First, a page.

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What you eat when recovering from a traumatic brain injury can absolutely impact your recovery.
Nutrition is understandably not priority one in the chaotic moments immediately following a traumatic brain injury (TBI), but as soon as the patient is stable, nutrition therapy shares center stage with other key tenets of TBI rehabilitation.
Soon after the initial injury, the brain gets to work repairing and rebuilding precious neural tissue, a process that requires a steady supply of high-quality fuel.
Thrown in the mix are a number of mechanisms too complex to be discussed at length outside of an academic paper, but suffice it to say, TBI rehabilitation brings highly specific nutritional demands.
In other words, even a very healthy diet by non-TBI-patient standards will leave major holes if specific nutrients aren’t addressed.
On top of all this, the TBI patient in acute phases can’t eat independently, voice their preferences and fullness level, or help clinicians with feeding in any way.
First, let’s take a look at these more complicated circumstances and how they can be accommodated—then, we’ll discuss the actual nutrients that can assist in the TBI recovery process.
We generally don’t stray into the clinical side of nutrition, but having at least a general understanding of the earlier stages of TBI recovery is critical to appreciating the nutritional needs and self-feeding capabilities of TBI patients.
When a person suffers a very severe blow to the head or a prolonged lack of oxygen that results in brain damage, they are said to have had a traumatic brain injury.
With the appropriate care, a TBI patient can recover some or even most of their vital cognitive abilities like memory, reading, speech, and so forth.
One of the most widely used scales used by clinicians and friends/family of TBI victims to provide benchmarks for TBI (and coma) recovery is called the Rancho Los Amigos Scale (RLAS), which separates the recovery process into ten levels:
Level 1: No Response. Patient’s eyes remain closed. They will not respond to verbal commands, reflex tests, etc.
Level 2: Generalized Response. Patient may begin to respond inconsistently (eyelid flickering, moaning, etc.) to prompts from people and the environment.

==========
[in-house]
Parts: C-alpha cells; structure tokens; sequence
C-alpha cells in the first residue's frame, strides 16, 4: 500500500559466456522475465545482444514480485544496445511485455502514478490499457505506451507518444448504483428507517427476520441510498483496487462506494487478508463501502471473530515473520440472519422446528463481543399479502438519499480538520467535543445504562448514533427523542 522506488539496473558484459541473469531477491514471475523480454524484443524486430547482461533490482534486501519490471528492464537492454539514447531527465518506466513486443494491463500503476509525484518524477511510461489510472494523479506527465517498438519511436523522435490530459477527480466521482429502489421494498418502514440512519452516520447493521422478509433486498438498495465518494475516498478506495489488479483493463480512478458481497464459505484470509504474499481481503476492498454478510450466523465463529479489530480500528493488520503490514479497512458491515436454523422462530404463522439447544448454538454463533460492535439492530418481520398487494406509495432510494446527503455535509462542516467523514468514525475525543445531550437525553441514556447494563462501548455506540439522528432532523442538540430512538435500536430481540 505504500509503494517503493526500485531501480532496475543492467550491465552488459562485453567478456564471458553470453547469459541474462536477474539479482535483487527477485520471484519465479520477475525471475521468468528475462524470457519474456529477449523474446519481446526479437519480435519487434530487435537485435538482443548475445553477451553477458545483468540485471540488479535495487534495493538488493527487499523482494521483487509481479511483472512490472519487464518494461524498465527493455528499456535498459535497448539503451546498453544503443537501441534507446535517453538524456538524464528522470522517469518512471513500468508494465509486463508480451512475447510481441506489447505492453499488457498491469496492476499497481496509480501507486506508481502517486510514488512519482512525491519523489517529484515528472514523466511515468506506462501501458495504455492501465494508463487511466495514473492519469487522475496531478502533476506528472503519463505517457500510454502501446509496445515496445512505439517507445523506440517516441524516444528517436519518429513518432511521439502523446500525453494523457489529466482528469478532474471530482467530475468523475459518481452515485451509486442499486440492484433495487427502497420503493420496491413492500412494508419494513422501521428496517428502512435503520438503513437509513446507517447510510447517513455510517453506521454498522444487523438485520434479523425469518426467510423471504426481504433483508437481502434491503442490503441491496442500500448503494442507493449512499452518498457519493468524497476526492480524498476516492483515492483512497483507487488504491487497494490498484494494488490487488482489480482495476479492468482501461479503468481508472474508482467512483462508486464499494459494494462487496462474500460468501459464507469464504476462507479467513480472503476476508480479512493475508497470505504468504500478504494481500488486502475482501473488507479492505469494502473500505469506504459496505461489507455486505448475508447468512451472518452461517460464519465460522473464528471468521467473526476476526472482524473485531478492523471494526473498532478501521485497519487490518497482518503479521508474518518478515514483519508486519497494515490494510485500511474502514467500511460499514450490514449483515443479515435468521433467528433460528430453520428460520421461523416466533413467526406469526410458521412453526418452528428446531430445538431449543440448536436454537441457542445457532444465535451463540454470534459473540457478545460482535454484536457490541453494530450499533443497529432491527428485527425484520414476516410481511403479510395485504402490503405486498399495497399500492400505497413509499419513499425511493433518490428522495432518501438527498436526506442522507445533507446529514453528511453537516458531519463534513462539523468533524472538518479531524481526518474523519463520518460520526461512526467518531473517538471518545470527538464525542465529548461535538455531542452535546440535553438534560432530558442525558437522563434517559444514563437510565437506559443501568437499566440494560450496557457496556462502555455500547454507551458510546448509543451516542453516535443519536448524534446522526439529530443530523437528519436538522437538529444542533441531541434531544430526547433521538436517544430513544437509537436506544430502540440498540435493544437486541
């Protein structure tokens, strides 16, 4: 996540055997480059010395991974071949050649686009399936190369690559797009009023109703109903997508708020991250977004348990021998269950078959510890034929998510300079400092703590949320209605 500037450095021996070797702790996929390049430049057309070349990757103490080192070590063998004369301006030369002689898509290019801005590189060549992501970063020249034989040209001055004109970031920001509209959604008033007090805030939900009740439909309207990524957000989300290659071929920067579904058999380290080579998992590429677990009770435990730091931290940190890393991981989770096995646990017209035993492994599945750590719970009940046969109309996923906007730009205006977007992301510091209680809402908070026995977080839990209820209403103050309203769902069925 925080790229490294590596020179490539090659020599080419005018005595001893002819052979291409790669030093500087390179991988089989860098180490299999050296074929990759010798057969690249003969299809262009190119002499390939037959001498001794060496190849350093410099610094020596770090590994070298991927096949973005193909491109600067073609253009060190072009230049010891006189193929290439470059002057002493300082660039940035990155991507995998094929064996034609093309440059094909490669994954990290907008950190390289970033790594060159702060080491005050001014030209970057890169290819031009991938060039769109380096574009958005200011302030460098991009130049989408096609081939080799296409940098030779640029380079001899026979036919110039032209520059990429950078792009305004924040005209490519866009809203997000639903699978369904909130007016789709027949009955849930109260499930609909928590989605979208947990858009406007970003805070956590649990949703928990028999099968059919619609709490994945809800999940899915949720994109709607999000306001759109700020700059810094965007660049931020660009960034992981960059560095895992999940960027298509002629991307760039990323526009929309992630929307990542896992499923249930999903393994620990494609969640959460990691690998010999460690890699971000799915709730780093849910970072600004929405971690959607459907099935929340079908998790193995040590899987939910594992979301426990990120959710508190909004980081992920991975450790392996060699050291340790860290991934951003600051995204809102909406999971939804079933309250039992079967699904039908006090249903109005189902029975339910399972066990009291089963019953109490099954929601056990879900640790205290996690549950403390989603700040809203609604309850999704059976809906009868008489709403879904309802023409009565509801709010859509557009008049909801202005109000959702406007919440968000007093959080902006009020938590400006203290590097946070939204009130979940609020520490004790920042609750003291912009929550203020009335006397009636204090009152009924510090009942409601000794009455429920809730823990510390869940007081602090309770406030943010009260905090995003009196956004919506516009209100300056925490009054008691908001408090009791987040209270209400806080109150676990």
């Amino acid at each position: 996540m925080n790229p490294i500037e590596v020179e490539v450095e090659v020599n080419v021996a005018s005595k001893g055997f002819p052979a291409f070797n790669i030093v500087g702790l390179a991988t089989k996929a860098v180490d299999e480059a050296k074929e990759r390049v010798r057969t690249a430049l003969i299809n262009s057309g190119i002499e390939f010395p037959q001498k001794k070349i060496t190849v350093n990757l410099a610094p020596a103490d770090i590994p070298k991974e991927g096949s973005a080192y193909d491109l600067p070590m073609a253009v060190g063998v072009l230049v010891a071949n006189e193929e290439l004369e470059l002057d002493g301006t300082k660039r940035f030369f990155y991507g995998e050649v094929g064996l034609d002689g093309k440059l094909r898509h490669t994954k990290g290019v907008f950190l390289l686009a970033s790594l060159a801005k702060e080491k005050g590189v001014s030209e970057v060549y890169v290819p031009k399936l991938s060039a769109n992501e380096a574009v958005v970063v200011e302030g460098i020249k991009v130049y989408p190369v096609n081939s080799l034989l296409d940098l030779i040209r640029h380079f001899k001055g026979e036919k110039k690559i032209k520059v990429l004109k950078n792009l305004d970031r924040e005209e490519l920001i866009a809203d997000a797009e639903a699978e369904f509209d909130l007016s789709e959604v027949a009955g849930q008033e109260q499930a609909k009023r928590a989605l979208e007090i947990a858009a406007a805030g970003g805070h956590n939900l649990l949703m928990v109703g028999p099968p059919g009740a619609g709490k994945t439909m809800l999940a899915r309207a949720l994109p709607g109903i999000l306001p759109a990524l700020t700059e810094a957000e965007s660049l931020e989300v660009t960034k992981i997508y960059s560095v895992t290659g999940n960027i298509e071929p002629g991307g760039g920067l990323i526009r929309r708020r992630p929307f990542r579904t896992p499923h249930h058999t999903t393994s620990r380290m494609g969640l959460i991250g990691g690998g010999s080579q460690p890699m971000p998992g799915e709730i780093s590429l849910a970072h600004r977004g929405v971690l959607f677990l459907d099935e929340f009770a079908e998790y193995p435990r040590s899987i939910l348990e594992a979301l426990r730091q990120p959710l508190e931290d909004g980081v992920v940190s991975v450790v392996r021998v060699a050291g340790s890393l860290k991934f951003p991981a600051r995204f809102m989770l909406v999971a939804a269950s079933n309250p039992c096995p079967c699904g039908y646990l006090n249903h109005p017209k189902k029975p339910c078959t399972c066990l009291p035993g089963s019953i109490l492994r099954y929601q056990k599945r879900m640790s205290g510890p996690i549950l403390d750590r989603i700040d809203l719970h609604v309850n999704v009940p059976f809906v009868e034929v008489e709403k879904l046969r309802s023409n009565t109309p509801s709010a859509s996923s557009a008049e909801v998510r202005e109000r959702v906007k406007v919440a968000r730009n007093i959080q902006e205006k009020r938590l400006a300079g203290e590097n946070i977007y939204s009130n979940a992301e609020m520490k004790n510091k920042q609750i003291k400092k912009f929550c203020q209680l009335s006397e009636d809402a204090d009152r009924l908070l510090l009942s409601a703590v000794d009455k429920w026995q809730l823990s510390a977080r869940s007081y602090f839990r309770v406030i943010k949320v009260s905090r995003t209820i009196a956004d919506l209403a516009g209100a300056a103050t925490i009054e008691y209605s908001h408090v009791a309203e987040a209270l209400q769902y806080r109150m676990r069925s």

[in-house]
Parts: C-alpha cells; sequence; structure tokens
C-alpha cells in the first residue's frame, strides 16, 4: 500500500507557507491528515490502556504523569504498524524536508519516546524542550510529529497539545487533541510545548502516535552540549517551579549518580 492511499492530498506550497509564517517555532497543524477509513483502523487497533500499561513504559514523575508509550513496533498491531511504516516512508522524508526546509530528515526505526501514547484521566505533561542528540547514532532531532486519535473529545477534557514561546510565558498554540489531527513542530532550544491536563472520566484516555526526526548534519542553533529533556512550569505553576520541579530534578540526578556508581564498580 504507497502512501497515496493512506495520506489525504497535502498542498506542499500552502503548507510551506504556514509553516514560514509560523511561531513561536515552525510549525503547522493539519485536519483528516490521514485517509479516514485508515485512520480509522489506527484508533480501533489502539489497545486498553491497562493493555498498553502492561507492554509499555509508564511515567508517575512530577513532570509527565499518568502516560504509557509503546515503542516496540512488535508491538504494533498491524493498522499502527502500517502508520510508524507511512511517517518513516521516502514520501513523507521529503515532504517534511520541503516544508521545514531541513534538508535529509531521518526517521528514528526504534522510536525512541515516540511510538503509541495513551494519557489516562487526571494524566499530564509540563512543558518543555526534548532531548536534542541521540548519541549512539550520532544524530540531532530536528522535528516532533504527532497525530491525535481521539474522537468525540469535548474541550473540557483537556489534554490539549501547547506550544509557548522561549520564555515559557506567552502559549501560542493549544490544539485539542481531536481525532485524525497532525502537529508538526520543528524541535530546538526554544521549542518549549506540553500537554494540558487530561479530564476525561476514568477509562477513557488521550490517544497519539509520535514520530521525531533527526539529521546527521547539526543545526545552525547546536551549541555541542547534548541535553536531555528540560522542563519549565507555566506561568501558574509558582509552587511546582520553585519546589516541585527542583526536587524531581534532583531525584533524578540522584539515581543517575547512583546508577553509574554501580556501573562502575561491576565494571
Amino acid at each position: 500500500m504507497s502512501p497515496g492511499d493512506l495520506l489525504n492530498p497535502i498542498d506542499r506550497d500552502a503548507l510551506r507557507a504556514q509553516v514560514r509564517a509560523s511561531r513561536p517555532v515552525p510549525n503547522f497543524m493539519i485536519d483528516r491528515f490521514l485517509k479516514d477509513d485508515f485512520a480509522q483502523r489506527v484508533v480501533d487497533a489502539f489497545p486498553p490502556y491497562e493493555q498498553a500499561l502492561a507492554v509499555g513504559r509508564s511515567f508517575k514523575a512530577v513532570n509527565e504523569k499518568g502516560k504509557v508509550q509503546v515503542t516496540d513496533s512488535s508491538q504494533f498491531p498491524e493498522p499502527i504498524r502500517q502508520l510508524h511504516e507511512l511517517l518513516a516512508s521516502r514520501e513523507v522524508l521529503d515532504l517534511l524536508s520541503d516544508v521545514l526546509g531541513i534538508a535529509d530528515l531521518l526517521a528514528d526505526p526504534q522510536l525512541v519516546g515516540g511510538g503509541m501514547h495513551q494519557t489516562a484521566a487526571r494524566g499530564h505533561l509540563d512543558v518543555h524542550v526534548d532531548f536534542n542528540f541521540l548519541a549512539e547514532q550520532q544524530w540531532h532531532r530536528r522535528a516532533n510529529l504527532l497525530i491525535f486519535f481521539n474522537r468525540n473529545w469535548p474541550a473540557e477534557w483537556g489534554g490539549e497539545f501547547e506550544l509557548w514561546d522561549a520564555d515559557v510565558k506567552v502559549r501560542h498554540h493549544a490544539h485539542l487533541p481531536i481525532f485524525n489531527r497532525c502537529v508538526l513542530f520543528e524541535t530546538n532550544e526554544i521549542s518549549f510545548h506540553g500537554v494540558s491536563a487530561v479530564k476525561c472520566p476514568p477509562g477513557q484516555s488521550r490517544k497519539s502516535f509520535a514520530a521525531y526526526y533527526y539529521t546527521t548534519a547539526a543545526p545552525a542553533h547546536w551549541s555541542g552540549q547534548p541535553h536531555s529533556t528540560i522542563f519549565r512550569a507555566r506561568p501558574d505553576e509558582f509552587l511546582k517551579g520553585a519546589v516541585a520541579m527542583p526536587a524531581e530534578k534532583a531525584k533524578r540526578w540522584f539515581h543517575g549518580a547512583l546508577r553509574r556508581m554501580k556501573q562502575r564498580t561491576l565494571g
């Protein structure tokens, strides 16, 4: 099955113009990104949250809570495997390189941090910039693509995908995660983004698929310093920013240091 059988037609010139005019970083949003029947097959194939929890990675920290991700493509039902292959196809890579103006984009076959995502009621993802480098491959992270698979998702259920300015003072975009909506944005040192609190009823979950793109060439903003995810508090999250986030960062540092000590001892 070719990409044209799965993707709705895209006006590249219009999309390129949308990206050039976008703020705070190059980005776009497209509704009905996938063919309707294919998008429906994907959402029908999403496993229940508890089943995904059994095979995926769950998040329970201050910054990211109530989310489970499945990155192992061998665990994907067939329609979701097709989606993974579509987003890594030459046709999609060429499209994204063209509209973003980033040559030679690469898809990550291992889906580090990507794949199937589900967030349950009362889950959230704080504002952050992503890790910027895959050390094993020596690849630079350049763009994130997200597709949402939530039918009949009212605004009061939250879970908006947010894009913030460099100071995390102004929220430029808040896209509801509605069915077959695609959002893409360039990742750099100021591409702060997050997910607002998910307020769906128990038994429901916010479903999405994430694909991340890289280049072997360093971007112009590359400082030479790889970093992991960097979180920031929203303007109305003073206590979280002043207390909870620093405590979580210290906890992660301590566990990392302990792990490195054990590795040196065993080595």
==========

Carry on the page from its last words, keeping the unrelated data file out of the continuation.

Level 3: Localized Response. Patient’s responses become more specific, withdrawing from pain and engaging more with family members than healthcare providers.
Level 4: Confused/Agitated. Patient displays erratic and agitated behavior; they are confused and easily frustrated. They may overreact to small complications, yell profanities, etc.
Level 5: Confused, Inappropriate Non-Agitated. Patient may still continue to use inappropriate language, but they’re less visibly angry, all the while becoming more independent in simple tasks, demonstrating improved memory, and other recovering faculties.
We will leave off stages 6-10 because it becomes much easier to feed the patient beyond stage five; the point is that meeting nutritional needs of an early-stage TBI patient is a comprehensive effort, as the patient can’t assist in any way.
We recommend this highly informative book written by the Institute of Medicine (US) Committee on Nutrition, Trauma, and the Brain—Nutrition and Traumatic Brain Injury: Improving Acute and Subacute Health Outcomes in Military Personnel—for anyone who wants to learn about the best nutritional approach to early-stage TBI recovery.
The authors set forth several important guidelines for healthcare practitioners to use when determining an unresponsive patient’s optimal energy intake, pre-existing nutritional deficiencies, eligibility for certain feeding methods, and so on.
Here are a few key takeaways from the book, shortened and paraphrased for brevity:
Pre-feeding evaluations: Clinicians should evaluate how much weight loss has occurred between the injury and the initial feeding (highly common in TBI), as well as the severity of the injury, other pre-existing conditions the patient may have, and the patient’s gastrointestinal health to best establish a basis for caloric intake levels and nutrient targets. “Predictive equations” may also be used, according to the book, to establish calorie goals.